Heidi Montag and Spencer Pratt’s new book is pretty representative of America at its worst. The title alone, “How to Be Famous: Our Guide to Looking the Part, Playing the Press and Becoming a Tabloid Fixture” goes a long way toward illustrating the couple’s involvement with some of our most odious pillars of society.
But if you stopped at the book's title, you wouldn’t make it to other insipid chapters, like the one titled “Pretty on the Outside,” which reminds the audience that fitness is important because “celebrities are there to look hot for the common people. It’s our job.”
“Pretty On The Outside” is not followed by a chapter called “Pretty On The Inside,” but rather “The Paps Are Your Friends.” If you happen to think the camera-wielding locusts who cause accidents and invade privacy are actually not your friends, Speidi has a message for you: “We find these people embarrassments to the industry.”
U.S. & World
Pot, there’s a kettle I’d like you to meet.
“How to Be Famous” also includes a chapter titled “Women’s Weapons of Mass Destruction.” Those “weapons” in question? Tears.
Montag writes: “A crying woman trumps all things … let’s pretend for one second you MIGHT be wrong in an argument one day. Just go to the waterworks and all is forgiven, isn’t it? … Even the most hardened villainess can break people down with puppy-dog eyes and a few tears.”
Hey Heidi, quick question: Why did you have to lump an entire gender into your scurrilous web of fame whoring tactics? I shudder to think, and do doubt, that a vapid essay about the upside of emotional exploitation could do anything to really move the needle on that front but nonetheless, it’s counterproductive to continue to perpetrate such ideas. Women work hard enough to be taken seriously, this does no good.
Actually, nothing in this book does any good. That’s not to say that there’s no value in entertainment for entertainment’s sake, that plenty of people (present company included) make their living in a way that’s at least tangential to the business of fame. However, this fame game has gone too far.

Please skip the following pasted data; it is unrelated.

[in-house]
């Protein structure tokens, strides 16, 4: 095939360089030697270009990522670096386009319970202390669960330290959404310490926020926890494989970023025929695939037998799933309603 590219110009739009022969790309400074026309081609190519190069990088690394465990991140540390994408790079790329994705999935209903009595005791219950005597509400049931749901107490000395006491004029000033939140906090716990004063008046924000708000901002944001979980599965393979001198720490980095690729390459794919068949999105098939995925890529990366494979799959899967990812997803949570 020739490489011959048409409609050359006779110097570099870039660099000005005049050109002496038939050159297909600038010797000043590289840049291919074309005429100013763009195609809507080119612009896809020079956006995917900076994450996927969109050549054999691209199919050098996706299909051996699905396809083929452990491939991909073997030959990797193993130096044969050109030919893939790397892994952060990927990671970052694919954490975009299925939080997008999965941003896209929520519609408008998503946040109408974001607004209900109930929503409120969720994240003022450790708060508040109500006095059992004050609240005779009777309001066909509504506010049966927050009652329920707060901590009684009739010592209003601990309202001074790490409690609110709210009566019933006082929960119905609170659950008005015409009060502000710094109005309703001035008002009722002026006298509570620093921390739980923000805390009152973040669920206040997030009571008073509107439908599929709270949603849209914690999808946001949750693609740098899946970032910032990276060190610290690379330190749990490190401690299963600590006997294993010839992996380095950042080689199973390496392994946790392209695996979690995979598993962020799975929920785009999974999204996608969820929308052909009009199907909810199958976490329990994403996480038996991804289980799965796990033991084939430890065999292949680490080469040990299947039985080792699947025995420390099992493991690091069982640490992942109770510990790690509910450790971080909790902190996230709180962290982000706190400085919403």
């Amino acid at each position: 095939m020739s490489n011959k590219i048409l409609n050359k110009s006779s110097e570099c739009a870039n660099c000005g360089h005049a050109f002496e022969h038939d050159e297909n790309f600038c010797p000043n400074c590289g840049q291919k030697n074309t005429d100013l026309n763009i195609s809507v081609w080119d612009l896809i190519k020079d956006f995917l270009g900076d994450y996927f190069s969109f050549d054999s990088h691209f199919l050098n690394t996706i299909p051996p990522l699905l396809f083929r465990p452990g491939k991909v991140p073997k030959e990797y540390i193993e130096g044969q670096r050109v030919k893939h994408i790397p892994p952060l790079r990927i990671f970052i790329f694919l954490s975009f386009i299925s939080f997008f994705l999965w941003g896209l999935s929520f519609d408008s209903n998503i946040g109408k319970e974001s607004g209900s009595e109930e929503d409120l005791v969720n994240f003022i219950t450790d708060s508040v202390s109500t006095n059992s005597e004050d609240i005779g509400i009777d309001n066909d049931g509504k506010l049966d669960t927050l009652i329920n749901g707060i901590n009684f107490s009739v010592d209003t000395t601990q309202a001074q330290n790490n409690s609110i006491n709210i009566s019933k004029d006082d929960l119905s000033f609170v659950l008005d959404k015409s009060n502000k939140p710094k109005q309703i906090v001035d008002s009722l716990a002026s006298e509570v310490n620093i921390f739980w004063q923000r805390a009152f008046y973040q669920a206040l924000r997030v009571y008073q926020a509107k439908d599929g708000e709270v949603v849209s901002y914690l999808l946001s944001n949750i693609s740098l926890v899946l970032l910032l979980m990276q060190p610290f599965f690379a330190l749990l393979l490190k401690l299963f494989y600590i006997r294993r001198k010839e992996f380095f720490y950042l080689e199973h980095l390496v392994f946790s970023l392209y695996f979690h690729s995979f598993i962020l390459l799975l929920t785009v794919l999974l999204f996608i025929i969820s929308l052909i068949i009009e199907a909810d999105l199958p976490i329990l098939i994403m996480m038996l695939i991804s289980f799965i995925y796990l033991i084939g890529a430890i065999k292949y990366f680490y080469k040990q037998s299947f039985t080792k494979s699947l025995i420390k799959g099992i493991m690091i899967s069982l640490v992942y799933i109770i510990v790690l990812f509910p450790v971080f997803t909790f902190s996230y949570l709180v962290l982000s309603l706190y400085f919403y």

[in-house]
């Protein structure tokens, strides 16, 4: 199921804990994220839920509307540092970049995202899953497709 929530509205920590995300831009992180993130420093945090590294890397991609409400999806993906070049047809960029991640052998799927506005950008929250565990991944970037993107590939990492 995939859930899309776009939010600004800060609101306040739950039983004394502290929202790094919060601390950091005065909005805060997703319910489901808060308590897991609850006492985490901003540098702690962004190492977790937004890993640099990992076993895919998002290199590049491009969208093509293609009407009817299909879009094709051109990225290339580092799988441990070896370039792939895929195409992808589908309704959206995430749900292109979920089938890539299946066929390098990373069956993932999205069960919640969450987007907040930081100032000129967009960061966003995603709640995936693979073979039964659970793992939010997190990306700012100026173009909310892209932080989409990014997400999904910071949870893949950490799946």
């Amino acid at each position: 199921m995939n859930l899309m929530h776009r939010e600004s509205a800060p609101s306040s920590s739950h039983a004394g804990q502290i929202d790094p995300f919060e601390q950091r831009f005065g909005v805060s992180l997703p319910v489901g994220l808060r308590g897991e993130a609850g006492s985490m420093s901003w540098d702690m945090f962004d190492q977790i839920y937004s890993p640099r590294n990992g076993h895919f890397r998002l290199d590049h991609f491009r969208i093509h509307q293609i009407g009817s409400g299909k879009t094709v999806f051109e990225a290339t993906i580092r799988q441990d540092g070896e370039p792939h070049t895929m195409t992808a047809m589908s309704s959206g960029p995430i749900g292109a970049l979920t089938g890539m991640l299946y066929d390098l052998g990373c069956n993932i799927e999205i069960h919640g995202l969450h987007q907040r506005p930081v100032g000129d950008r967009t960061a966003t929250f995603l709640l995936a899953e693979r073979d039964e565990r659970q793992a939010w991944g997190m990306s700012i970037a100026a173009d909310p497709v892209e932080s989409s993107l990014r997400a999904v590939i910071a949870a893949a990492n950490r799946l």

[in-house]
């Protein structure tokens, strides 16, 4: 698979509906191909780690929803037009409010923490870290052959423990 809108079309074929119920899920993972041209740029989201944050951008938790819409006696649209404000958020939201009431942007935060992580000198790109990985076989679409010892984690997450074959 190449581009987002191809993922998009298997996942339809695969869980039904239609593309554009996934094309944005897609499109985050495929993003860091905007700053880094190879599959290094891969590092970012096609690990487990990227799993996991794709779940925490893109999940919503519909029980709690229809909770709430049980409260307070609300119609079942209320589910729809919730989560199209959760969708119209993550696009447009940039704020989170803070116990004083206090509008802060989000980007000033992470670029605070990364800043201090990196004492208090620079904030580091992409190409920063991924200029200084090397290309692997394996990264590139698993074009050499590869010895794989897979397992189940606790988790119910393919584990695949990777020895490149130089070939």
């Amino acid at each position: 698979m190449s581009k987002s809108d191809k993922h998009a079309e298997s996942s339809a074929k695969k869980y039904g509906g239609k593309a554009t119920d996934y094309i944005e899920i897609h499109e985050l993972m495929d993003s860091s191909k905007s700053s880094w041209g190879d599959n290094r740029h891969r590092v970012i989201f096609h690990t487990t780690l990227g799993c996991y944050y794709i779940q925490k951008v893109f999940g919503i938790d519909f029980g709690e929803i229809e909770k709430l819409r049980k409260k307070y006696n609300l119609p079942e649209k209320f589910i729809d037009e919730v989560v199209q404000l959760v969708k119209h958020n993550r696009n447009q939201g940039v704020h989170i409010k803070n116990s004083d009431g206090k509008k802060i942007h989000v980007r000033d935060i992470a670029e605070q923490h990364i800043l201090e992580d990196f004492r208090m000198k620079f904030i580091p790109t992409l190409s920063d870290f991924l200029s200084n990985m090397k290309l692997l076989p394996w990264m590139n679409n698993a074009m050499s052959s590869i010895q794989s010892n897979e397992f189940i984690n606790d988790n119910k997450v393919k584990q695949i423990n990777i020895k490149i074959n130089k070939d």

Is it all a joke?
Montag and Pratt happen to be among the rare breed of reality-bred famous people who possess a lack of self-awareness that actually comes from an acuity of the same. The only way to explain the contradiction is to conclude that they’re in on the joke.
If being in on the joke means navigating fame in a way that minimizes the hurt that can come from it, then by all means, Speidi, go forth and continue to do your thing.
The bigger issue rests with those who don’t understand the very real downsides, that sometimes when the cameras roll, lives can fall apart. The image of a Jiffy Pop bag-like balloon supposedly containing a little boy and skipping through the Colorado air should stand as example enough that there are those who don’t understand the consequences of manufactured celebrity.
There might be only one genuine line in the 134 pages of sage wisdom and collected glamour shots that make up “How To Be Famous.” On page 14, Pratt, in a moment of rare brevity, says, “If I weren’t me, I’d hate me.”
I was taught to never actually hate anyone, so I’ll stop short. But I will say this: They didn’t need to play the music of Britney Spears and R.E.M. for detainees at Gitmo, they could have just read a few pages from this book.